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Fear Management

Foreign Threats in the Post-War Polish Propaganda. The Influence and the Reception of the Communist Media (1944-1956)


Bruno Kamiński

The so-called ‘people's power’ – the communists – tended to make Poles afraid. At first – afraid of the Anglo-Saxon imperialists, then of the German revisionists, Zionist 5th column and ‘Kuroń and Michnik walking on the CIA’s leash’. The creation of the atmosphere of fear featuring Germans and their alleged ‘return’ lasted until 1970. In his Fear Management Bruno Kamiński reaches to the origins of this story. Based on a huge selection of sources this analytical study exhibits how in the first 15 postwar years Poles were threatened with the Western world. In the beginning, the Germans were chosen to play the role of the main enemy, dethroned later by the Americans. At the same time, the author proves that fear next to nationalism and ethnic hostility developed into one of the pillars legitimizing the communist system.

Marcin Zaremba, Polish Academy of Science, University of Warsaw

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East Europeans had an awful manner to justify everything with their – tough as it was – history. They explained their bon ton failings and their poverty with numerous wars and occupations; their nervousness – with fear they experienced. Yet, it is far from truth that the Western world was not familiar with fear and anxiety, even looking at a short perspective of a postwar reality. The 1973 oil crisis resulted in an anxiety unknown for 30 years. The Exxon Valdez oil spill alerted people to the problem of a natural environment protection. The HIV epidemic of the 1980s reminded of fear of the infectious diseases. In his Risk Society Ulrich Beck pointed at new threats: malfunctions of nuclear power plant, unhealthy food or a global warming. Western societies were living in fear of an atomic conflict. In France and Switzerland there are single family houses with tiny shelters serving today in most cases as junk cubbies or wine storage. There is a broad literature dealing with this fear condition of the second half of the twentieth century.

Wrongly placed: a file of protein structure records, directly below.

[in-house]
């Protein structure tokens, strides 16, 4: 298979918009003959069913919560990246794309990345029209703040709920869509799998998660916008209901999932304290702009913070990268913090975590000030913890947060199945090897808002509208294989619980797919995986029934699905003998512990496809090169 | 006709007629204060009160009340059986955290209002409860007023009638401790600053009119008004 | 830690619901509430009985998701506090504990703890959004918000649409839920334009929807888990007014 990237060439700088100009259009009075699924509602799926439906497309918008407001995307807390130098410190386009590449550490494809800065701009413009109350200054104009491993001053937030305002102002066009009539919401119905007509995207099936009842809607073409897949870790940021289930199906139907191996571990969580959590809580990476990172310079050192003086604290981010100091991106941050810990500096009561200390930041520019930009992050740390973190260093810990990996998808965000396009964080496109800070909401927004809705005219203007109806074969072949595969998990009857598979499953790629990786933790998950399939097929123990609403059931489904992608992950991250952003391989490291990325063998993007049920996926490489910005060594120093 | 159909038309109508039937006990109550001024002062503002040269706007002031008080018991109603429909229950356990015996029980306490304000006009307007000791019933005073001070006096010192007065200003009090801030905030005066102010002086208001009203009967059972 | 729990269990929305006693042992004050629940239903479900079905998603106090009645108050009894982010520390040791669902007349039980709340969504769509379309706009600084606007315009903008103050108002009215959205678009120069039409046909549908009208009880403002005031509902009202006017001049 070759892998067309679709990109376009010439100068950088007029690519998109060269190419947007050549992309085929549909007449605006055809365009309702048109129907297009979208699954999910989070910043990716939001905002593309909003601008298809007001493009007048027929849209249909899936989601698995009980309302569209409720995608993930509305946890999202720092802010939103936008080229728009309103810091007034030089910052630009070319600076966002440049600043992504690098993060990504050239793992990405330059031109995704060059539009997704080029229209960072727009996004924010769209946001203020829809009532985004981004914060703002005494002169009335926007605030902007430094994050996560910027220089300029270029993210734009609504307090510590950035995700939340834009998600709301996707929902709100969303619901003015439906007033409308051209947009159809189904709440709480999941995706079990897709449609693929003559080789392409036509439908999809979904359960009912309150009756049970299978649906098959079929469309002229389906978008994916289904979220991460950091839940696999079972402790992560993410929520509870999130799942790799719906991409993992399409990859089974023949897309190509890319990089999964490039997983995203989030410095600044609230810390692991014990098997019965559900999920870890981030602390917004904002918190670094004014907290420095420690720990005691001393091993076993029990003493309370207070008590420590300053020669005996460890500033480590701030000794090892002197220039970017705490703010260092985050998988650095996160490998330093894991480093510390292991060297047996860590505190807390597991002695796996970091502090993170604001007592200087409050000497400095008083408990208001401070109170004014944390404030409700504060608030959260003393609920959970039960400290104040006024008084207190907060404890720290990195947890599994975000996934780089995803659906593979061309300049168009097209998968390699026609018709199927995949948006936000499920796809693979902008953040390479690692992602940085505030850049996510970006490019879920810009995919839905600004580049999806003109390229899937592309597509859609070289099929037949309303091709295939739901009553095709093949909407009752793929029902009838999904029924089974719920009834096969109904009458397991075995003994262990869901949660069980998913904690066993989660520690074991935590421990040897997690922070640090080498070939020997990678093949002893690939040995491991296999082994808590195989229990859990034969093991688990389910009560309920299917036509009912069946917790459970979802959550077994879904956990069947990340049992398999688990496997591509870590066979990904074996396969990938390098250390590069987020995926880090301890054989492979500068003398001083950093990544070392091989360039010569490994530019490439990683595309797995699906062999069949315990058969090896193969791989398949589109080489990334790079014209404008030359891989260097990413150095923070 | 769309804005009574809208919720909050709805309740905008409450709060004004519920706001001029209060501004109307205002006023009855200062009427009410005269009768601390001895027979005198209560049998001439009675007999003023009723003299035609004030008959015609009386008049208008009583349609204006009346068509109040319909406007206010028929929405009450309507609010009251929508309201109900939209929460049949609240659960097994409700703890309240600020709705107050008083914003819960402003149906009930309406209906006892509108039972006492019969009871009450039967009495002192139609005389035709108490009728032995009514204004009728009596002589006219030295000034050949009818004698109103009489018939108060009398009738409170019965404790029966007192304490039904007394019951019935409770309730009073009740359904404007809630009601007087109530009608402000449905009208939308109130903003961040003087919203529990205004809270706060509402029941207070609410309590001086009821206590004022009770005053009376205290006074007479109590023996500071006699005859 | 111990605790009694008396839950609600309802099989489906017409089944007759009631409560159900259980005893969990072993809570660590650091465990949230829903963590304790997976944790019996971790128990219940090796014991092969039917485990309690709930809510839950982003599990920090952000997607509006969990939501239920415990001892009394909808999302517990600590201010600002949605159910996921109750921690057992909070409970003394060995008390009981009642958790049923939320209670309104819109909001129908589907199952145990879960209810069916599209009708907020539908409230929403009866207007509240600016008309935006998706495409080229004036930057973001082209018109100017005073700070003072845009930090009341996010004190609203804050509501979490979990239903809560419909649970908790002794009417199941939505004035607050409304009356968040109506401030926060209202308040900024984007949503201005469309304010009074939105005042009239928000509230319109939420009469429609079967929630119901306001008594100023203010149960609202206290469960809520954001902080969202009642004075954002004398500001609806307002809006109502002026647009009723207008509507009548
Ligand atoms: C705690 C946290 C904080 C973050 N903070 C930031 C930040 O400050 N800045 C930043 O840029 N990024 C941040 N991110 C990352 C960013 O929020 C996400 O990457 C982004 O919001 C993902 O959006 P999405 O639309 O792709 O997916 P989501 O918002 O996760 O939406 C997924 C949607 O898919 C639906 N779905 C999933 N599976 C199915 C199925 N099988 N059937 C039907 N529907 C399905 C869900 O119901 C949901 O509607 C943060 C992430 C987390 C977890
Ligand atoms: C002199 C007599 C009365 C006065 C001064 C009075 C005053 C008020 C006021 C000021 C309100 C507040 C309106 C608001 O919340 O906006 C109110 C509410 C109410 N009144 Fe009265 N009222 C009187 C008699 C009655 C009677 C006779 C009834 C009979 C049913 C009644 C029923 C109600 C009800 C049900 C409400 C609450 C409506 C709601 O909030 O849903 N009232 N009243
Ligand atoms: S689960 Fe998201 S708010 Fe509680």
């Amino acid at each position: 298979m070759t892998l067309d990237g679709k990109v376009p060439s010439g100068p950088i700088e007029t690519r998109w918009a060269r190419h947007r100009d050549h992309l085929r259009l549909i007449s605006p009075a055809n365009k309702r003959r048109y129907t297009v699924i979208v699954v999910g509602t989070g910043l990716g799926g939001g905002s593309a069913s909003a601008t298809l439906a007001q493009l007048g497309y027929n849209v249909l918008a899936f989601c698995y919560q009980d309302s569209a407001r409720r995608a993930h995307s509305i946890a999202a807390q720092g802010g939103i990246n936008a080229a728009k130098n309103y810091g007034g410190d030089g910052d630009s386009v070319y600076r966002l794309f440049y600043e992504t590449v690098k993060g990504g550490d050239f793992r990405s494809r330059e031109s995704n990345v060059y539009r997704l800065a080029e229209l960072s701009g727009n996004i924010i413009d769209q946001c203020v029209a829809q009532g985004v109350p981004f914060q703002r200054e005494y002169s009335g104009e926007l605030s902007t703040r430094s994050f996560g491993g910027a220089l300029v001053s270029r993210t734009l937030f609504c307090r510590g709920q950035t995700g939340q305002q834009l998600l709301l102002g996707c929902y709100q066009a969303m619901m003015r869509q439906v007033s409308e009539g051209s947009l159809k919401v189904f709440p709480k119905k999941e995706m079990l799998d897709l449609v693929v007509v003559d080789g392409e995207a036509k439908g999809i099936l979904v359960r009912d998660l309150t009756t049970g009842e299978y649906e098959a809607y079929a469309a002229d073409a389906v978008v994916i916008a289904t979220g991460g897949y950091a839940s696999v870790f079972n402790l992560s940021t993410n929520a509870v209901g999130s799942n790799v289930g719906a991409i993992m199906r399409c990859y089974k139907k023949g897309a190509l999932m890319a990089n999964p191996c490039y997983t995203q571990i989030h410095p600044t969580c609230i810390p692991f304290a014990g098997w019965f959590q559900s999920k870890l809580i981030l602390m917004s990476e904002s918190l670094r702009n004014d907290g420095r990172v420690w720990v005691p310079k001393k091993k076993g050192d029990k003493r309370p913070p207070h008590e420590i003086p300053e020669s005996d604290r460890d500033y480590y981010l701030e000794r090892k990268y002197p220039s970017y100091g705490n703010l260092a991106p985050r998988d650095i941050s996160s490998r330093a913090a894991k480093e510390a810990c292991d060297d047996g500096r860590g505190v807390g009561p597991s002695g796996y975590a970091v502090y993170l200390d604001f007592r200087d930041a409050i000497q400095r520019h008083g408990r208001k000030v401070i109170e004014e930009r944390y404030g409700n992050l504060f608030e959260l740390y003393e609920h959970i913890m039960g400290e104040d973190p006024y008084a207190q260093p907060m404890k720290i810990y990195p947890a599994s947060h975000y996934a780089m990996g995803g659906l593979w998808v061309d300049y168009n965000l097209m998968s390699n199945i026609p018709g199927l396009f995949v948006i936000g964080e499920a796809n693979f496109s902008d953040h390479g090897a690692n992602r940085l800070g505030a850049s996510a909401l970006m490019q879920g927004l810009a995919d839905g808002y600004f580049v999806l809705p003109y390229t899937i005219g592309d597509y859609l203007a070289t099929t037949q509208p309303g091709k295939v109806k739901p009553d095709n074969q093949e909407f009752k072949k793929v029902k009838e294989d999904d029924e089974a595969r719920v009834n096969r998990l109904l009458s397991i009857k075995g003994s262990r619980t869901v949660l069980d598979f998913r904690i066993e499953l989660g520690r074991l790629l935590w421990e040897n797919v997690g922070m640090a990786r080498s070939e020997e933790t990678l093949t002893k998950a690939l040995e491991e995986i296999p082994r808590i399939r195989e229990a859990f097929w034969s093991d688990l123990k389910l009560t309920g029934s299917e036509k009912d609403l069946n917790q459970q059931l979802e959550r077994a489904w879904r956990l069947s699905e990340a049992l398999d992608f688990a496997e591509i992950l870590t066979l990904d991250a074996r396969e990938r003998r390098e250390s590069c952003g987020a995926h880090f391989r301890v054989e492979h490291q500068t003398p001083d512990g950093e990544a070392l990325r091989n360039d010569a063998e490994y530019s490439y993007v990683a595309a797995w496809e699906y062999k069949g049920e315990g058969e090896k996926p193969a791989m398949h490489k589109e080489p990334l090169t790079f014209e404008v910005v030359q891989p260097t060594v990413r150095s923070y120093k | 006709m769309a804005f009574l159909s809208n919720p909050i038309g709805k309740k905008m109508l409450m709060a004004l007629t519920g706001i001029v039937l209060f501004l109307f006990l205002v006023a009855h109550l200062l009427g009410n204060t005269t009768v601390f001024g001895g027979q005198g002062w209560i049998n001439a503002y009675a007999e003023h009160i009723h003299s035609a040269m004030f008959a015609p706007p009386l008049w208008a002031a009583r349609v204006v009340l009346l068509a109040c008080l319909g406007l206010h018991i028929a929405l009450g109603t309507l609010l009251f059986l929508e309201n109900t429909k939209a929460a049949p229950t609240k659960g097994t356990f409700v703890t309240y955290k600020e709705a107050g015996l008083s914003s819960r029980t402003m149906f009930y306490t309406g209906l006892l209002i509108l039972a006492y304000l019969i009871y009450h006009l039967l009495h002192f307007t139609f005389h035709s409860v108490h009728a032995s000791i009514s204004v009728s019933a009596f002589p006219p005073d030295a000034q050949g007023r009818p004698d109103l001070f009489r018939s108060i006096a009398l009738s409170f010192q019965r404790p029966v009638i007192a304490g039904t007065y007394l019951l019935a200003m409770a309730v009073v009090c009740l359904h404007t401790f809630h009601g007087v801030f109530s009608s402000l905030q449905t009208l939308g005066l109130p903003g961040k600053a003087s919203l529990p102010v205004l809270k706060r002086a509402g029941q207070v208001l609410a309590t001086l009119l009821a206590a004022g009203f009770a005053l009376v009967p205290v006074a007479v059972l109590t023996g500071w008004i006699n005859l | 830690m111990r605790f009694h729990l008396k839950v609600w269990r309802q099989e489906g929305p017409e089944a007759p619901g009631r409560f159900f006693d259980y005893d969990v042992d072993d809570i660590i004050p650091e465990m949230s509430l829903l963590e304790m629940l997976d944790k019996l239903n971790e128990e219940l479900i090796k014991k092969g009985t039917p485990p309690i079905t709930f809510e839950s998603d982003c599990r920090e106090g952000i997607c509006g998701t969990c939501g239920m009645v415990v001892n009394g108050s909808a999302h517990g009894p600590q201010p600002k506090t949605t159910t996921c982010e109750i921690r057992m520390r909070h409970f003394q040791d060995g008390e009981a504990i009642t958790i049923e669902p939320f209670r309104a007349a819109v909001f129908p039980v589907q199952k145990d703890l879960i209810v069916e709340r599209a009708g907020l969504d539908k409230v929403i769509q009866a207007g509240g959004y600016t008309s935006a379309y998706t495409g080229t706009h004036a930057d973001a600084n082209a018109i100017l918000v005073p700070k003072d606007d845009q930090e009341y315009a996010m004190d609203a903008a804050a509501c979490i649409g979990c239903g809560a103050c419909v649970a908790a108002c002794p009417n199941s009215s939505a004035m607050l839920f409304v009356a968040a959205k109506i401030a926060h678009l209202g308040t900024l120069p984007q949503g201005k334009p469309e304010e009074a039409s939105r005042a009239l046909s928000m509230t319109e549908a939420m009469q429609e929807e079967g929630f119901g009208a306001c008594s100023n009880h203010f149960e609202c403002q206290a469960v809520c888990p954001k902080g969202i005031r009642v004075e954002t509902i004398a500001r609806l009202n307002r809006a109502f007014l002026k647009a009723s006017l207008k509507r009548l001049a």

And yet traumas of Eastern Europeans were different. I would like to avoid falling into megalomania by praising ‘our’ suffering. Still, if one wants to understand inhabitants of this part of Europe, their fear must be properly comprehended. Their dread was carried like an old suitcase, the one hard to shut. Once you know its content, you will understand the history of this part of Europe. Just like in the principle:...

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